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You should never work on weekends unless you’re doing one thing

The author of Creative Doing explains how a polarizing tweet led him to examine how best to advance your professional life without obliterating your actual life.

You should never work on weekends unless you’re doing one thing
[Source photo: Filip Urban/Unsplash]
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Her words soared across the Twittersphere, inciting thousands of reactions: “Unpopular opinion: the best thing young people can do early in their careers is to work on the weekends.”

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If we wanted to be pedantic, we could call venture capitalist Jordan Kong’s tweet more of a hot take. But still, I agreed so much with it that I thought it would be one of those unpopular opinions that wasn’t that unpopular. I couldn’t have been more wrong.

Responses range from descriptions of working on the weekend as a “never-ending wealth-chasing capitalist hellscape,” to an inevitable path to “zero time with their friends and family . . .  zero social skills, have no life experiences, and suffer from mental burnout before 30,” to “sell yourself body and soul for companies that don’t even bother with your mental, physical, and financial well being.”

Y Combinator cofounder Paul Graham supported Kong’s tweet, noting responses that equated work with earning an income. He replied, “for the ambitious, they are far from identical.” Kong clarified that work “can mean different things: could be a project that you own at your day job, could be a new skill you need for advancement, could be a side hustle you love.” 

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I appreciate Beth Pickens’s phrasing a version of the same idea in Make Your Art No Matter What: Moving Beyond Creative Hurdles:

Can you consider the radical proposal that even if your work never pays you, it will still be a valuable and integral part of your life, for the rest of your life? What if your art gives you life and your employment pays for that life?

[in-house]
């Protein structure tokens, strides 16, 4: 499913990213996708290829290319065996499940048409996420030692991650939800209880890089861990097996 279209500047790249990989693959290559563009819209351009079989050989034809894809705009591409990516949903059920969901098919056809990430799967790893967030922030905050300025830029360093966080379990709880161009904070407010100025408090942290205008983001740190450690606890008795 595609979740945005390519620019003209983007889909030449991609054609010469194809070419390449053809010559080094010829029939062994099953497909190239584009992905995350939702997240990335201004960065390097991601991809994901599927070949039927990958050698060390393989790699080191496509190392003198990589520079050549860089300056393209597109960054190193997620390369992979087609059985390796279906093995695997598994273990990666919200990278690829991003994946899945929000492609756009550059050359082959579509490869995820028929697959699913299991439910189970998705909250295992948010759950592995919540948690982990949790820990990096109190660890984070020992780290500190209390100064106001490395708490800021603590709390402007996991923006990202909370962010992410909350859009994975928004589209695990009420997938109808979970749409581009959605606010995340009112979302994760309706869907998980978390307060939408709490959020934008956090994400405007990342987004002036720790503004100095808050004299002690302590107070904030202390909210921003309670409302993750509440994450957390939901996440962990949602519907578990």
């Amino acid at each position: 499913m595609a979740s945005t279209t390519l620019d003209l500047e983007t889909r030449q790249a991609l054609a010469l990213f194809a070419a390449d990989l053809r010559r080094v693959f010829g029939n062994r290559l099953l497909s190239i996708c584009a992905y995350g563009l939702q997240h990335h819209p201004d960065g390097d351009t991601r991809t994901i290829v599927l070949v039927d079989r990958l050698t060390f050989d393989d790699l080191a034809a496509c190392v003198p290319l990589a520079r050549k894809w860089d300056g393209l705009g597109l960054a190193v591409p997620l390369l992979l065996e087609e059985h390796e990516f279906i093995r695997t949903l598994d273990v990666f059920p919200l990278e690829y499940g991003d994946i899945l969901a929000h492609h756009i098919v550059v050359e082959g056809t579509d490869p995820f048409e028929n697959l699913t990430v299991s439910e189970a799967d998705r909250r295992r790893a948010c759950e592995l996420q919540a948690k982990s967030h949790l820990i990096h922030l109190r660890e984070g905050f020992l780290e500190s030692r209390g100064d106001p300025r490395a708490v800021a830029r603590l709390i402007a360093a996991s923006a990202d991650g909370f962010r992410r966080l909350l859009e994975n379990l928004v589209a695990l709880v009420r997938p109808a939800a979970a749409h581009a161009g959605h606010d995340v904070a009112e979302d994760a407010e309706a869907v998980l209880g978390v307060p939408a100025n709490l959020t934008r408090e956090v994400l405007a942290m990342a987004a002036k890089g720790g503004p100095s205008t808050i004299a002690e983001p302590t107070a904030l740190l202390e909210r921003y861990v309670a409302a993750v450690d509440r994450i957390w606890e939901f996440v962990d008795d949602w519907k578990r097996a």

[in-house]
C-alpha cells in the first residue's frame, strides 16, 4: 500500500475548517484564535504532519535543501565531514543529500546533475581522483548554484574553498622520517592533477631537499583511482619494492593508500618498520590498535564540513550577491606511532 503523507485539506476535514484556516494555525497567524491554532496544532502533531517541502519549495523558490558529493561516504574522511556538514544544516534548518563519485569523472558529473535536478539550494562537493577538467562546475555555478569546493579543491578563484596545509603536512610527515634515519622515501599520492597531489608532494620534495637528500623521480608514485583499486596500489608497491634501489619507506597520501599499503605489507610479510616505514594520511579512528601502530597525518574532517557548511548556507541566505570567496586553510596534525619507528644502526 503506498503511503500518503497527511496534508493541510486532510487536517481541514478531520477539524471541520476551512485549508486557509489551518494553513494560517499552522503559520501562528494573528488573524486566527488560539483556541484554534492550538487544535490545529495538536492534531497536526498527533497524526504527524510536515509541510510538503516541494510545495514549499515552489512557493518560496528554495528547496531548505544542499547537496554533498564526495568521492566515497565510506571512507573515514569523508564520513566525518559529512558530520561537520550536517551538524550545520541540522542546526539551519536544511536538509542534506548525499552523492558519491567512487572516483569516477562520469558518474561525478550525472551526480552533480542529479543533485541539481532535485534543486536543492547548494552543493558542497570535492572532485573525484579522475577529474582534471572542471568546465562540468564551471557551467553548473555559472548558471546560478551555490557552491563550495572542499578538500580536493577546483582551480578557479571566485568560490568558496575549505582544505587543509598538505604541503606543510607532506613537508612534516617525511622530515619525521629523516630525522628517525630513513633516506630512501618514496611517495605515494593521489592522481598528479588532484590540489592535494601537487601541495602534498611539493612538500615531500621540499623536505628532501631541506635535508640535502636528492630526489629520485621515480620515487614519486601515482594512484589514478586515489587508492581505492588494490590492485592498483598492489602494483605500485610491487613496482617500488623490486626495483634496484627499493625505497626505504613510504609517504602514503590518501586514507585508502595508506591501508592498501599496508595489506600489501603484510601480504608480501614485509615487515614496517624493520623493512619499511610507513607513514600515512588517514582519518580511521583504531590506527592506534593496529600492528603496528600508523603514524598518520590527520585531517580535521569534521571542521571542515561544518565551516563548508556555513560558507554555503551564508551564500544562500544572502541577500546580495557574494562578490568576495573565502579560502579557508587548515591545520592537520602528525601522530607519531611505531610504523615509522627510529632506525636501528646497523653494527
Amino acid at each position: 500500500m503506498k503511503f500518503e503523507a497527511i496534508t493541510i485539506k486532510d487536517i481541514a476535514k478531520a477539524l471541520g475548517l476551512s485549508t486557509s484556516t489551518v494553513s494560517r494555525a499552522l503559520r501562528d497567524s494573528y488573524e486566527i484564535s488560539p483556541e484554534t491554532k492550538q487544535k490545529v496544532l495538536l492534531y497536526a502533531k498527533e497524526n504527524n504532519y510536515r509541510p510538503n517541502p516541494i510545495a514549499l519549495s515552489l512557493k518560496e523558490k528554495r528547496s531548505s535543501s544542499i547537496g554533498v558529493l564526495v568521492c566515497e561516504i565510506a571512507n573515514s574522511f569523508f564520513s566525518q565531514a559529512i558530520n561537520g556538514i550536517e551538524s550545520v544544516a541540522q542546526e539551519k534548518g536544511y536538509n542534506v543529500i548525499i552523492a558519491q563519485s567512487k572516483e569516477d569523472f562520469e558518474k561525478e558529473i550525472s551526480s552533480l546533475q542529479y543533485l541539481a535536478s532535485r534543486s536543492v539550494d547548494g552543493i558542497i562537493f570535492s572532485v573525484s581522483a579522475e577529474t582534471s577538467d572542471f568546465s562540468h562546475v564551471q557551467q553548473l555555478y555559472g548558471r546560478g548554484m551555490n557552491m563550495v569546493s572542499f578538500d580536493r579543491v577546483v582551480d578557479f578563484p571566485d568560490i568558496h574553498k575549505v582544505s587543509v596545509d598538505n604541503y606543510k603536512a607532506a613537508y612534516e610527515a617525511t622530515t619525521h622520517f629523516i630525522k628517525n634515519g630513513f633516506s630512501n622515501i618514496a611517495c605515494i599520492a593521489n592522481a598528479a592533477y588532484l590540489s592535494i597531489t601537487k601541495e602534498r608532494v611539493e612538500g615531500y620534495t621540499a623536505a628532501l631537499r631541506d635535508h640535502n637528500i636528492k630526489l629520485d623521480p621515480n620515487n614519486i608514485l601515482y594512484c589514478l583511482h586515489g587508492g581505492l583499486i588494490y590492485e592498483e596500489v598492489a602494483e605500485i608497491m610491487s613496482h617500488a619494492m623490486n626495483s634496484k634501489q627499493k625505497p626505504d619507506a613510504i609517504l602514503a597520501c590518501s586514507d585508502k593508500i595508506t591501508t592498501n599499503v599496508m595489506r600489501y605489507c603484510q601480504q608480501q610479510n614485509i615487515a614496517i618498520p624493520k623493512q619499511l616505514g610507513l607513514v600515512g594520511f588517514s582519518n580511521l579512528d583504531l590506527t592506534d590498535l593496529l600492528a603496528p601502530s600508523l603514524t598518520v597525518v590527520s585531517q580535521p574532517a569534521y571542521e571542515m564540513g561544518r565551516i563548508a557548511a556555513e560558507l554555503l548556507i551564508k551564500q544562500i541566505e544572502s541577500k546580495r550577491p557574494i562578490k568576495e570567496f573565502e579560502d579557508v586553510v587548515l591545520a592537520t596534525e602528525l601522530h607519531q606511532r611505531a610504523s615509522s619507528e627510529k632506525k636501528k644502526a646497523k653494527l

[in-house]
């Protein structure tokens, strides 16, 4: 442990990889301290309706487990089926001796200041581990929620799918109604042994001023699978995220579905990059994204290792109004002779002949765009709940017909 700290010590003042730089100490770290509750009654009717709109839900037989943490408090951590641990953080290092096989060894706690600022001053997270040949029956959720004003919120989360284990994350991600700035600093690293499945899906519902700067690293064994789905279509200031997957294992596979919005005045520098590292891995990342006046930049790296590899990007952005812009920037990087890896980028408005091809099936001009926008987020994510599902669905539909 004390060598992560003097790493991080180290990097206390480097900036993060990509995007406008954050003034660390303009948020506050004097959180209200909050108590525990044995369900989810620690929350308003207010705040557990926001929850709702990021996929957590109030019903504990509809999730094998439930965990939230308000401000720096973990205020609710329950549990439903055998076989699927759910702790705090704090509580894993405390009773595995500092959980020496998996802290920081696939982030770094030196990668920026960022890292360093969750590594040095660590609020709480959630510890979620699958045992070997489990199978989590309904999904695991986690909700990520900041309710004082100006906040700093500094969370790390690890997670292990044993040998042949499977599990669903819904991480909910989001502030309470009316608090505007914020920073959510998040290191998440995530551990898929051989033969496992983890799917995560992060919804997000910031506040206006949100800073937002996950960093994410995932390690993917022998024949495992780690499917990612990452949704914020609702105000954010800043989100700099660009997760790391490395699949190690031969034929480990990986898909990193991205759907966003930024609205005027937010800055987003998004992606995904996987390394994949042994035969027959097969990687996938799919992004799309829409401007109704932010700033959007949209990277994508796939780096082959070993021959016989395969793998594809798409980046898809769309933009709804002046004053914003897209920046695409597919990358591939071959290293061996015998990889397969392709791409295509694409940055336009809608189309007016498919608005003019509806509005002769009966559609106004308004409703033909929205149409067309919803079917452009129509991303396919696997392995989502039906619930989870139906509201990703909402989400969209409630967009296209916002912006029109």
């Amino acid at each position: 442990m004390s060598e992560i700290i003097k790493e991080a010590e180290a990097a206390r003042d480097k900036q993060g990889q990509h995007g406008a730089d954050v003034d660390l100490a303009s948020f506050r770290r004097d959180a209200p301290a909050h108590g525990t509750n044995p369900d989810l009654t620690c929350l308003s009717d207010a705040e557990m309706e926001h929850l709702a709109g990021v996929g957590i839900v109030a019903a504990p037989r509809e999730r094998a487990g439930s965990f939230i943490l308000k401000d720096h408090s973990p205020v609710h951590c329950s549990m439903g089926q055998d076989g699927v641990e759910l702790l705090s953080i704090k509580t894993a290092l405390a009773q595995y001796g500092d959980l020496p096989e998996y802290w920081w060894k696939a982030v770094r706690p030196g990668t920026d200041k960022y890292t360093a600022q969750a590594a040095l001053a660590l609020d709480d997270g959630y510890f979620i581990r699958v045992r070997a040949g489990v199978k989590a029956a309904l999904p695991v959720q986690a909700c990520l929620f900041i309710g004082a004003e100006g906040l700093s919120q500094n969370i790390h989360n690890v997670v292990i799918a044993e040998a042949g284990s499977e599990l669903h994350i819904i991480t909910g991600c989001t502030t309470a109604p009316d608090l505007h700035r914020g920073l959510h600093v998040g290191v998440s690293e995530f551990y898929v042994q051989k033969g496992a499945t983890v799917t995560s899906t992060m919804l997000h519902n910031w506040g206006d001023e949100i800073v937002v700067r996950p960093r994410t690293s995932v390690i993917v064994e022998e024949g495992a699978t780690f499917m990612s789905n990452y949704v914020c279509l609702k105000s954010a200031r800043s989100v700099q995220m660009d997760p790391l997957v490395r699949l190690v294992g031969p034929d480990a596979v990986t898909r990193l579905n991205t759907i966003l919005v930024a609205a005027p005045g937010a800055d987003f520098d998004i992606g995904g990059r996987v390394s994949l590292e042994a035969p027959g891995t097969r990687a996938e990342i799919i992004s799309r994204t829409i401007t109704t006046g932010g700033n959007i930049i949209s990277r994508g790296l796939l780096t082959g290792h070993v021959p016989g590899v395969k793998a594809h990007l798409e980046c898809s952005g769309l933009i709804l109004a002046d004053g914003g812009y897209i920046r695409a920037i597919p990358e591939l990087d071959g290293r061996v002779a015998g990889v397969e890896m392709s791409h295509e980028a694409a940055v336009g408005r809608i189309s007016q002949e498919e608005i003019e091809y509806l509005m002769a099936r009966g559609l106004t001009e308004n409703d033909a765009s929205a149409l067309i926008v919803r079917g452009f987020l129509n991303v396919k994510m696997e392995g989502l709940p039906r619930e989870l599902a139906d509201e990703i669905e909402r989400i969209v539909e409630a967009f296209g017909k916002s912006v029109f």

Work means something different to everyone, which is why Kong’s tweet was polarizing. For example, the Futur CEO Chris Do tweeted, “my wife and I can’t agree on this. Can you work hard and make sacrifices if you love the work you do? She only considers it work if you hate what you do. Therefore I haven’t been working [for] the last six years. Thoughts?”

Similarly, in 1843 Magazine, Ryan Avent writes that software and IT have made the workplace much more likable. He writes about the joys of flow, collaboration, and a sense of purposeful immersion. This is probably the case in most venture capitalists and technology offices, and even for some of the people who get to work from home. 

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Still, there are many who don’t get to work in this type of environment. I could put on my headphones and get into flow at a coffee shop or in a coworking space, but there were always others that made it possible—the baristas, the caretakers, and the drivers, among others. 

Therein lies the rub. The digital divide might cover hardware and internet access, but the diverging natures of work, and feelings of optimism or despair in the future, drove the strong responses to Kong’s tweet. It’s not necessarily ambitious to work on the weekend when it involves learning, autonomy, and feels fun. It’s easy

Venture capitalist Mark Suster wrote a post titled, “Is it Time for You to Earn or to Learn?” The frank truth is, many of us probably feel the need to do both. For example, there was a point when I worked at Lifehacker in what would be the last days of Gawker Media, where I was also running my editorial studio